FIGS. 10A and 10B show a load cell 100 comprising a solid block of material formed by a series of slotted cutouts. A central vertical slot 71 defines the deflecting arms 65, 67 of the load sensing portion. Upper and lower horizontal slots 73, 75, which are formed perpendicularly relative to vertical slot 71, respectively define the upper and lower load bearing members 20, 40. Torsional sensing strain gage transducers 202, 204 are affixed to the sensing member. Note that the through hole 30 has been reduced to the intermember space formed by extending gap 71 through the center of the part to create an effective diameter. The result is a maximum cross sectional-size torsional sensing load cell with a minimum effective diameter. This structure results in a very high capacity load cell; for example, a 10,000 lb. load capacity can be achieved in a cube-shaped load cell that is 1.5 inches wide and 1.3 inches tall. Mounting holes can be drilled and tapped in upper and lower load bearing members 20, 40 for mounting. Conversely, low capacity load cells, such as the one shown in FIG. 3, can be constructed with a large effective diameter to provide the higher sensitivities generally required in low load capacity applications. Although not shown, it is clear that the present invention includes other solid shapes (e.g. solid cylinder, sphere, prism, etc.) having similarly slotted cutouts and is not limited to the cubical embodiment shown in FIG. 10A.
FIGS. 11A and 11B show that the gap 50 need not be a vertical gap as shown in the earlier embodiments. The embodiment of FIG. 11B, for example, shows a gap that includes a notched portion 55 which serves as a stop to prevent the load cell from being deflected beyond its yield point under loading conditions which exceed the rated capacity of the load cell.
Referring again to FIGS. 1 and 2, typical dimensions for a load cell in accordance with the present invention will now be discussed. In practice, the gap width D1 is substantially equal to the height of the slots D2, D3 which separate the load bearing members 20, 40 from the load sensing member 60. This is the result of the preferred mode of manufacture wherein the slots of the load bearing members 20, 40 are formed with the same tool used to form the gap 50. Through hole 30 has a dimension D4 that is defined by the size of the mounting bolt used to mount the load cell. The thickness D5 of the load sensing member 60 is generally defined by the desired size of the through hole 30 and the outside dimension of the load cell itself. The height D6 of the load sensing member 60 is generally dictated by the desired loading capacity of the load cell; a greater height provides an increased load capacity. Following are typical dimensions of load cells manufactured in accordance with the present invention.
A 3000 lb. capacity load cell is constructed with a 3/16" gap width D1 and loading members 20, 40 which are separated from load sensing member 60 by a distance D2, D3 of 3/16". Such a load cell is mounted with a 3/4 bolt with a 0.80" diameter D4 through hole 30. The thickness D5 and height D6 of the load sensing member are 0.5".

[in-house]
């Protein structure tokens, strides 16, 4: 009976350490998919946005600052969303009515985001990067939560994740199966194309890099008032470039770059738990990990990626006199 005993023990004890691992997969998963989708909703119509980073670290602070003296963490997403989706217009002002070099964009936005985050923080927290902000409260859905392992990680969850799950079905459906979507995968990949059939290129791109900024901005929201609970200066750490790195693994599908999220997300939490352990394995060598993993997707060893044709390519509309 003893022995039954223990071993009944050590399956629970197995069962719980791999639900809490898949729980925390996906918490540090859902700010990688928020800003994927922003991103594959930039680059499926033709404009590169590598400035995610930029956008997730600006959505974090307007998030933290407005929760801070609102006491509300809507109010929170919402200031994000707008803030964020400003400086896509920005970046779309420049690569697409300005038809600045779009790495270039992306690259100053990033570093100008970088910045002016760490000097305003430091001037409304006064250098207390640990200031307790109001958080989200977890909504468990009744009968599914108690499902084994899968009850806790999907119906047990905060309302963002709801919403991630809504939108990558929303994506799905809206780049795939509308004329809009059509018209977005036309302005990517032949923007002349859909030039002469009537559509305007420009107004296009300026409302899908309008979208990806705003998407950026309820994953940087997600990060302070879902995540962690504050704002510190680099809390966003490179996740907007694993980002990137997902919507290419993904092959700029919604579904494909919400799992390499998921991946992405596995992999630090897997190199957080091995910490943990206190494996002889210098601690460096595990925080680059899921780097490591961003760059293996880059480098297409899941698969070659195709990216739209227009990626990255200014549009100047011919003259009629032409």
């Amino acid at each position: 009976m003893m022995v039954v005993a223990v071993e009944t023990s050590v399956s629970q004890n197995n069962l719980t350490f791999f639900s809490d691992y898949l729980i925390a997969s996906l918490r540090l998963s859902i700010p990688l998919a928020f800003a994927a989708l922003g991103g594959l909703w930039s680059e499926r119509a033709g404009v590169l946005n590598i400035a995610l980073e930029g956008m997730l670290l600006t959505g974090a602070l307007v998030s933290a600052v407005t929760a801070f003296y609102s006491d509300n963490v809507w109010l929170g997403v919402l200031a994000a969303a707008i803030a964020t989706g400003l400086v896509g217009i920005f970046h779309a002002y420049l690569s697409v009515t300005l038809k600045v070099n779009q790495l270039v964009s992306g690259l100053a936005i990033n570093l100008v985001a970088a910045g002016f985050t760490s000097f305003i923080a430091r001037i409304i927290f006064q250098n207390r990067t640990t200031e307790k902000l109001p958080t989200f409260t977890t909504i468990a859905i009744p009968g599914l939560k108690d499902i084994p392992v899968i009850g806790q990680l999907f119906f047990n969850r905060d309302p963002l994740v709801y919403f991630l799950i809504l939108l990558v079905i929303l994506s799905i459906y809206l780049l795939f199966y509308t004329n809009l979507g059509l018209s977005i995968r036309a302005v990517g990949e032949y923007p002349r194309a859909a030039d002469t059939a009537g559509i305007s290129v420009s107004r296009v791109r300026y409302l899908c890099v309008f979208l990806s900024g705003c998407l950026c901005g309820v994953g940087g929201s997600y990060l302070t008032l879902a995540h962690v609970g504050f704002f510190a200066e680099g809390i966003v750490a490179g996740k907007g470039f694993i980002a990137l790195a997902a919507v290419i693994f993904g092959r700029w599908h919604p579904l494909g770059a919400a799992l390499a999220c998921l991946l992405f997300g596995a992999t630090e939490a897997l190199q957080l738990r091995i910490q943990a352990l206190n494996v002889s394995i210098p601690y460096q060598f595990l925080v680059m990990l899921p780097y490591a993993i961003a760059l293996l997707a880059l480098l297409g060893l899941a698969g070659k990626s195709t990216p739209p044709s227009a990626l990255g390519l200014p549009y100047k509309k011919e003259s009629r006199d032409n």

As another example, a 6000 LB rated load cell has a 3/16" gap width D1 with loading members 20, 40 which are separated from load sensing member 60 by a distance D2, D3 of 3/16". A 0.921" diameter D4 through hole 30 permits mounting of the load cell with a 7/8" bolt. The thickness D5 and height D6 of the load sensing member are 0.66".
As a final example, an 18,000 lb. load cell has a 1/4" gap width D1 with similarly spaced D2, D3 load bearing members. A 1" diameter D4 through hole provides mounting with a 11/32" bolt. The load sensing member 60 has a thickness D5 and height D6 of 1".
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|U.S. Classification||73/862.635, 73/862.641, 73/862.632|
|Cooperative Classification||G01L1/042, G01L1/048|
|European Classification||G01L1/04E, G01L1/04B|
|Feb 2, 1998||AS||Assignment|
Owner name: GAGETEK COMPANY, CALIFORNIA
Free format text: ASSIGNMENT OF ASSIGNORS INTEREST;ASSIGNOR:BRUNS, ROBERT W.;REEL/FRAME:008994/0322
Effective date: 19980121
|Mar 23, 2001||AS||Assignment|
Owner name: GAGETEK TECHNOLOGIES LLC, CALIFORNIA
Free format text: ASSIGNMENT OF ASSIGNORS INTEREST;ASSIGNOR:GAGETEK COMPANY;REEL/FRAME:011648/0031
Effective date: 20010306
Owner name: GAGETEK TECHNOLOGIES HOLDINGS COMPANY, CALIFORNIA
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Effective date: 20010306
|May 1, 2001||AS||Assignment|
Owner name: GAGETEK TECHNOLOGIES HOLDINGS COMPANY, CALIFORNIA
Free format text: ASSIGNMENT OF ASSIGNORS INTEREST;ASSIGNOR:GAGETEK TECHNOLOGIES, LLC;REEL/FRAME:011796/0129
Effective date: 20010306
|Jan 15, 2003||FPAY||Fee payment|
Year of fee payment: 4
|Feb 7, 2007||REMI||Maintenance fee reminder mailed|
|Jul 20, 2007||LAPS||Lapse for failure to pay maintenance fees|
|Sep 11, 2007||FP||Expired due to failure to pay maintenance fee|
Effective date: 20070720
|May 15, 2008||AS||Assignment|
Owner name: GAGETEK, LLC, CALIFORNIA
Free format text: ASSIGNMENT OF ASSIGNORS INTEREST;ASSIGNOR:GAGETEK TECHNOLOGIES HOLDING COMPANY;REEL/FRAME:020941/0972
Effective date: 20080414